As I have argued elsewhere, constitutional law scholarship is disciplined by a range of norms developed by what Matthew Palmer has called an “interpretive community” of scholars, lawyers, and judges. A scholactivist seeking change through legal scholarship is still subject to these norms. As Khaitan points out, some of these norms – such as the double-blind peer review process – can be subverted. A scholactivist could choose to publish in a lower-quality journal, avoid sharing their drafts with colleagues or workshops, or direct their intervention to a case where they suspect that the judge is looking for post-hoc rationalizations. But a scholar who chooses these shortcuts opens herself up to the risk of producing scholarship that is less effective: a lower-quality journal is less likely to be cited; a rushed, unread article is less likely to be published; and a poor-quality judgment is more likely to be reversed on appeal. In other words, the scholactivist’s first order concern – that is, material change – will incentivize a second order goal of producing scholarship that is likely to persuade the broader interpretive community, who in turn discipline the effective scholactivist’s activity. An effective scholactivist is incentivized to avoid the pitfalls of poor scholarship.

In a way, this is precisely what Khaitan himself is arguing: that first order normative goals are better achieved through more traditional modes of legal scholarship. But I am not convinced that the pursuit of direct material change is to blame for the feared slippage. An example from United States environmental law is illustrative. In 1972, the Supreme Court of the United States was scheduled to hear the case of Sierra Club v. Morton, a case concerning an NGO’s right to sue to prevent the development of a Disney ski resort in an environmentally significant area. Christopher Stone, then a law professor at the University of Southern California, rushed to publish an article arguing for a broad approach to standing in environmental matters, and in particular, the right of natural objects to sue for their own protection. Stone’s actions closely match Khaitan’s Mridula hypothetical. Yet the resulting article, “Should Trees Have Standing? Toward Legal Rights for Natural Objects”, is one of the most widely cited in United States environmental law, and has attracted an even larger (and perhaps more impactful) following internationally. Khaitan’s general proposition that time and reflection produce better-quality scholarship requires is undoubtedly correct. In many cases, rushed articles will not be of much use to activists or their lawyers. But in this case, Stone’s ideas did not emerge from the ether – they were the product of years of reflection, debate and discussion with colleagues, and in particular, his students. The article anticipates and discusses strongly-held opposing views. The case gave him the opportunity to commit his ideas to paper, and no one who has read Stone’s article could question its quality or scholarly value. The ideas have stood the test of time: the article remains highly influential 50 years after it was first produced. And they have proved materially transformative in the long run, contributing to legal innovations across the world in the 21st century.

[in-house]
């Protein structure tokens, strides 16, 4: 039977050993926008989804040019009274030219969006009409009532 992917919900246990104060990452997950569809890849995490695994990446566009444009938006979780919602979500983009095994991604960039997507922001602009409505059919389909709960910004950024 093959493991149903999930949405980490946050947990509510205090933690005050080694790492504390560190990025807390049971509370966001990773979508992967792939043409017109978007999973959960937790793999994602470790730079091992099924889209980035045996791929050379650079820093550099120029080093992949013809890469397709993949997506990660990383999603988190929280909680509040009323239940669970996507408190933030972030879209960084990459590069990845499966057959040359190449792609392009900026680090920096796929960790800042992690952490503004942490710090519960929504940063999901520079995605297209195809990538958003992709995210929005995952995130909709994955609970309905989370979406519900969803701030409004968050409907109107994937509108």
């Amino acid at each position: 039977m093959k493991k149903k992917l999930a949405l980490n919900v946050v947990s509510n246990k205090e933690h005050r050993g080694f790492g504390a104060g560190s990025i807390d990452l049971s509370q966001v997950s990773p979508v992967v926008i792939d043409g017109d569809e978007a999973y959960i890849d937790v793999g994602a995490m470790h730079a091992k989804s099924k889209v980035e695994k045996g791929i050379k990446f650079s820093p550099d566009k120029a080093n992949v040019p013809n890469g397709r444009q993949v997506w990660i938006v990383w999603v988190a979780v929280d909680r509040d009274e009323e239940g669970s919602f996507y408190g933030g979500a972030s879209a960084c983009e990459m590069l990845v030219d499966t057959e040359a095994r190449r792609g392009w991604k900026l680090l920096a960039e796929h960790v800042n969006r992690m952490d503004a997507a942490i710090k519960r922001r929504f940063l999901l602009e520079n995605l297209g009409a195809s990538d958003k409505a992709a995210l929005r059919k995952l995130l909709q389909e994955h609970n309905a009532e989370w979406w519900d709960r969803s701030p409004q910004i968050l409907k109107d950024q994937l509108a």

Sharp Labels and Fuzzy Boundaries